Small cell lung cancer in the brain can occur when cells from a cancerous lung tumor break off and enter the lymph system or bloodstream. When the cells reach the brain, they can multiply and form a tumor, causing symptoms such as headache, vomiting, and seizures.

At this stage, treatment may involve chemotherapy, along with an immunotherapy drug. Because this is an aggressive cancer, the average survival time is 6 months.

The American Cancer Society estimates that in 2021 around 235,760 people in the United States will receive a diagnosis of lung cancer. Of these, about 13% will have the type called small cell. Small cell lung cancer has a high rate of progression to the brain.

In this article, we discuss small cell lung cancer in the brain and how fast it develops. We also look at potential symptoms and treatments.

SCLC is a type of cancer that can spread to the brain.Share on Pinterest
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Metastasis is the spread of cancer to another body part. If small cell lung cancer spreads to the brain, it is called brain metastasis. When this happens, it means that cancer cells have broken off from the primary tumor in the lungs and reached the brain via the lymph system or bloodstream.

In such cases, the cancer cells in the brain are lung cancer rather than brain cancer. For this reason, the illness is described as metastatic small cell lung cancer rather than brain cancer.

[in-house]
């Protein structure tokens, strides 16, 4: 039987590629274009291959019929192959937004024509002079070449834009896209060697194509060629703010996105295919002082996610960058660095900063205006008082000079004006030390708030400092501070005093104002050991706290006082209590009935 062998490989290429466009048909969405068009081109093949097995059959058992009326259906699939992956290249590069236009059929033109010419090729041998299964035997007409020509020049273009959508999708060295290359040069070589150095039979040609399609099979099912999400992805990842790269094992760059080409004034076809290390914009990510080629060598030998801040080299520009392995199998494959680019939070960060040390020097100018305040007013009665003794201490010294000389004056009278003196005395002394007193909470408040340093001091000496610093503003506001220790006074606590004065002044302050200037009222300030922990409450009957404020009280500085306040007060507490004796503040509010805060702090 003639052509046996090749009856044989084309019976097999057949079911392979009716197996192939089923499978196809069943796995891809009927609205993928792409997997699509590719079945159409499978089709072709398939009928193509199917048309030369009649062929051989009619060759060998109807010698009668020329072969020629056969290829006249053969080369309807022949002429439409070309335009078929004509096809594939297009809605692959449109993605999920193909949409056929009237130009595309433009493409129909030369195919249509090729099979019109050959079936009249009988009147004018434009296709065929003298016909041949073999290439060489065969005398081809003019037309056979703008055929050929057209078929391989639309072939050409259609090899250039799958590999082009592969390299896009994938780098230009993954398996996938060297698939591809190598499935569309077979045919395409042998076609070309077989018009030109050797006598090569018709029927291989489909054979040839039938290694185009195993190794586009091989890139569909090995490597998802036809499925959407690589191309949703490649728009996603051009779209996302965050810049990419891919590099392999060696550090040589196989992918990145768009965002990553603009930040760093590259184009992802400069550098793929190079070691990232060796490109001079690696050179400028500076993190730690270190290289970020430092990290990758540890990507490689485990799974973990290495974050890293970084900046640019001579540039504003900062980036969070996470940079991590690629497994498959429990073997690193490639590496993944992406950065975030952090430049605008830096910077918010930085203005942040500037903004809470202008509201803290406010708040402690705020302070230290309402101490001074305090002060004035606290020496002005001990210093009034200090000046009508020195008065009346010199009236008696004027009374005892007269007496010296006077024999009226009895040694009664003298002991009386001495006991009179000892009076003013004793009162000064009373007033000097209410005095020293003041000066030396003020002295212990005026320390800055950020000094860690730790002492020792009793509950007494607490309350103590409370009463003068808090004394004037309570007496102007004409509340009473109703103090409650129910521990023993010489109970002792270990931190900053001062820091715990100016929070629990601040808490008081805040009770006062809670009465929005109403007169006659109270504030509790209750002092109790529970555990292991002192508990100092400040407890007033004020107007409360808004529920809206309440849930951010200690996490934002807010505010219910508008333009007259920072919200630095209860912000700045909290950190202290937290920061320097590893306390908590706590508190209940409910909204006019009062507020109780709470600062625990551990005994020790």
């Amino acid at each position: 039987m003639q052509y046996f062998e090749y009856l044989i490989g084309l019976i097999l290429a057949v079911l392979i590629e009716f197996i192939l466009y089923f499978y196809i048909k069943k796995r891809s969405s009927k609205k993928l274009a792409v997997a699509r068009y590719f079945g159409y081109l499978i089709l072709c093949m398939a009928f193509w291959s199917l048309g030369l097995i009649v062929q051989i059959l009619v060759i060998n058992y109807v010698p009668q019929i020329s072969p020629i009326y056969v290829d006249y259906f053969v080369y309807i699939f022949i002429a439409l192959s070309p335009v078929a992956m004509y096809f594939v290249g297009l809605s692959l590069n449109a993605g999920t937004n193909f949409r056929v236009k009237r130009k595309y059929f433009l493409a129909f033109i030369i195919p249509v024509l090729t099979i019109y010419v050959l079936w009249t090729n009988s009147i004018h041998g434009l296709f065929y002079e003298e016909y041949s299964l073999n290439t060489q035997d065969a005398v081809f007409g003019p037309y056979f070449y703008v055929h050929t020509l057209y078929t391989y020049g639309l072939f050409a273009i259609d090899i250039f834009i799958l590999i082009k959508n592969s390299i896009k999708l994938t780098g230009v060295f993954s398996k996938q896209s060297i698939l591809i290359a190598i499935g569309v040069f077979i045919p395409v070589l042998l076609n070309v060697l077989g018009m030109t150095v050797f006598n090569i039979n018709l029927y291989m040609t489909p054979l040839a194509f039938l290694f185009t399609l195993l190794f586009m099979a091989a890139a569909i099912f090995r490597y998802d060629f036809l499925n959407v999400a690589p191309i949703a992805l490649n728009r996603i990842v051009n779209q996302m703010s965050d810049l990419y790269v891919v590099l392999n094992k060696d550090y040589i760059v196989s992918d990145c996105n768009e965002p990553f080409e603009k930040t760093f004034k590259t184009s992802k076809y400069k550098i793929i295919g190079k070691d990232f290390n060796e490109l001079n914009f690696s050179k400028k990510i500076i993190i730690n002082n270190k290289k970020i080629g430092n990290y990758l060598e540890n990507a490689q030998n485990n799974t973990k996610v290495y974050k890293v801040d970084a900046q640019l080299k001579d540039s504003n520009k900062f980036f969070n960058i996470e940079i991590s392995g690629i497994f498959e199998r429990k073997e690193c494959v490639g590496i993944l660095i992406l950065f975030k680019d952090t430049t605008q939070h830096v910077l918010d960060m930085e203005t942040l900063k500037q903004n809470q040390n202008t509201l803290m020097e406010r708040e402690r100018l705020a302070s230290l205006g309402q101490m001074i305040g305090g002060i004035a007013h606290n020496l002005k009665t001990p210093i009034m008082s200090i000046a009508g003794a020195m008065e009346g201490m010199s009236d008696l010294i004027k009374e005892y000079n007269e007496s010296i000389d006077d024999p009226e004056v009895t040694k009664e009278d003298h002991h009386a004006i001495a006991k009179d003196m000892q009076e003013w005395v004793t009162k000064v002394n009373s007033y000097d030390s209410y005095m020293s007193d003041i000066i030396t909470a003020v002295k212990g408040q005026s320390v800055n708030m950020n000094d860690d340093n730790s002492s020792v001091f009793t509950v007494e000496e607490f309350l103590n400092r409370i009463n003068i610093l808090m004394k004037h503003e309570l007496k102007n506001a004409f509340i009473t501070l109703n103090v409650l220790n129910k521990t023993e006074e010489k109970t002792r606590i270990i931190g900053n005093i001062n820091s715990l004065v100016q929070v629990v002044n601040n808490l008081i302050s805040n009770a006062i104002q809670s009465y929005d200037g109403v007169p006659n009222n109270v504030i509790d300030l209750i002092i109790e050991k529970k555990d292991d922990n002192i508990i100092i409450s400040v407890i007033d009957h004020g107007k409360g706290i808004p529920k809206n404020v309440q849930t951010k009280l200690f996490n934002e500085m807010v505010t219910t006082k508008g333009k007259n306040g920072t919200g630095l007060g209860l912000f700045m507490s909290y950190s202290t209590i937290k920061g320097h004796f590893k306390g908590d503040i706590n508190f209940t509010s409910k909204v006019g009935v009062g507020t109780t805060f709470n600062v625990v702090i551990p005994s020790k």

According to a 2019 study, 10–20% of people with small cell lung cancer have brain metastasis when doctors diagnose their primary tumor.

A 2016 study found that the average incidence of brain metastasis in 4,235 small cell lung cancer patients who did not have brain metastasis at initial diagnosis was 18%. The average was slightly higher for African American patients, but the amount was not statistically significant.

After small cell lung cancer metastasizes to the brain, it reduces a person’s survival time. Brain metastasis also leads to debilitating and life threatening symptoms and significant reductions in quality of life.

Small cell lung cancer that metastasizes to the brain is highly aggressive, as it multiplies quickly.

Evidence indicates that once metastasis occurs, the median survival time is 6 months.

Once lung cancer spreads to the brain, it can cause the following symptoms:

  • Increased intracranial pressure: This is the cause of most symptoms and refers to higher pressure within the skull.
  • Headaches: This is the first symptom in about 50% of people.
  • Vomiting: Vomiting occurs more frequently in children who have small cell lung cancer than adults. It can be so forceful that doctors call it projectile vomiting.
  • Epileptic seizures: Approximately 35% of individuals with brain tumors experience epileptic seizures. The risk of seizures with a brain tumor increases with age, especially in people older than 45 years.
  • Changes in consciousness: Changes may occur to the level and quality of consciousness. These range from subtle personality changes to a coma.

The American Cancer Society lists the following potential treatment options for small cell lung cancer that has spread:

Combination chemotherapy